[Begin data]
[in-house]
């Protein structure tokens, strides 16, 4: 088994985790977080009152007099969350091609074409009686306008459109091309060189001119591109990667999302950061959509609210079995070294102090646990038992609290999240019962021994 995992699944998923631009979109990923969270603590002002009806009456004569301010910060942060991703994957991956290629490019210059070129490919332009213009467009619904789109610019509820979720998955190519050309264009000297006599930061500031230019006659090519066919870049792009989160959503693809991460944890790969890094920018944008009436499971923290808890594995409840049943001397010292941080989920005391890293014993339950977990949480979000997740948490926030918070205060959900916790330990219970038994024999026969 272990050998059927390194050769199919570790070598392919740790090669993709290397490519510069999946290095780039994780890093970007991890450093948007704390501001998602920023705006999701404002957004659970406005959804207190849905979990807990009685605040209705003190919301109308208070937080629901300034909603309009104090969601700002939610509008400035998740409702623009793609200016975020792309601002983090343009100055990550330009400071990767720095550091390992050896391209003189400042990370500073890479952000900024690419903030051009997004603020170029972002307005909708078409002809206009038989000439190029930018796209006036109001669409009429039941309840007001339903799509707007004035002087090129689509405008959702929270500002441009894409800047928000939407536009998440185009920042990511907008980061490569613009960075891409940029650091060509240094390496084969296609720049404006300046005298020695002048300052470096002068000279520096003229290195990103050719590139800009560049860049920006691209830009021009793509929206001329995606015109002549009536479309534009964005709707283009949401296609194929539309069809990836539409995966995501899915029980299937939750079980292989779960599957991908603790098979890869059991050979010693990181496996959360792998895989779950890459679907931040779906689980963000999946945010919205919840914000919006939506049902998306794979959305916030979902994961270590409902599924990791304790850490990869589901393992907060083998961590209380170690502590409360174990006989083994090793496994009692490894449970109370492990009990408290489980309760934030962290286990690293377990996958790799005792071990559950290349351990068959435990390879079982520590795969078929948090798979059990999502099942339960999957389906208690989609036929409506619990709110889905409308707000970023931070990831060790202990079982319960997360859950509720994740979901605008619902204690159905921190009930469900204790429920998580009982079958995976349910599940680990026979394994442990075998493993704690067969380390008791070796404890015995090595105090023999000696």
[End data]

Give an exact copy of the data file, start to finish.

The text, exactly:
[in-house]
């Protein structure tokens, strides 16, 4: 088994985790977080009152007099969350091609074409009686306008459109091309060189001119591109990667999302950061959509609210079995070294102090646990038992609290999240019962021994 995992699944998923631009979109990923969270603590002002009806009456004569301010910060942060991703994957991956290629490019210059070129490919332009213009467009619904789109610019509820979720998955190519050309264009000297006599930061500031230019006659090519066919870049792009989160959503693809991460944890790969890094920018944008009436499971923290808890594995409840049943001397010292941080989920005391890293014993339950977990949480979000997740948490926030918070205060959900916790330990219970038994024999026969 272990050998059927390194050769199919570790070598392919740790090669993709290397490519510069999946290095780039994780890093970007991890450093948007704390501001998602920023705006999701404002957004659970406005959804207190849905979990807990009685605040209705003190919301109308208070937080629901300034909603309009104090969601700002939610509008400035998740409702623009793609200016975020792309601002983090343009100055990550330009400071990767720095550091390992050896391209003189400042990370500073890479952000900024690419903030051009997004603020170029972002307005909708078409002809206009038989000439190029930018796209006036109001669409009429039941309840007001339903799509707007004035002087090129689509405008959702929270500002441009894409800047928000939407536009998440185009920042990511907008980061490569613009960075891409940029650091060509240094390496084969296609720049404006300046005298020695002048300052470096002068000279520096003229290195990103050719590139800009560049860049920006691209830009021009793509929206001329995606015109002549009536479309534009964005709707283009949401296609194929539309069809990836539409995966995501899915029980299937939750079980292989779960599957991908603790098979890869059991050979010693990181496996959360792998895989779950890459679907931040779906689980963000999946945010919205919840914000919006939506049902998306794979959305916030979902994961270590409902599924990791304790850490990869589901393992907060083998961590209380170690502590409360174990006989083994090793496994009692490894449970109370492990009990408290489980309760934030962290286990690293377990996958790799005792071990559950290349351990068959435990390879079982520590795969078929948090798979059990999502099942339960999957389906208690989609036929409506619990709110889905409308707000970023931070990831060790202990079982319960997360859950509720994740979901605008619902204690159905921190009930469900204790429920998580009982079958995976349910599940680990026979394994442990075998493993704690067969380390008791070796404890015995090595105090023999000696």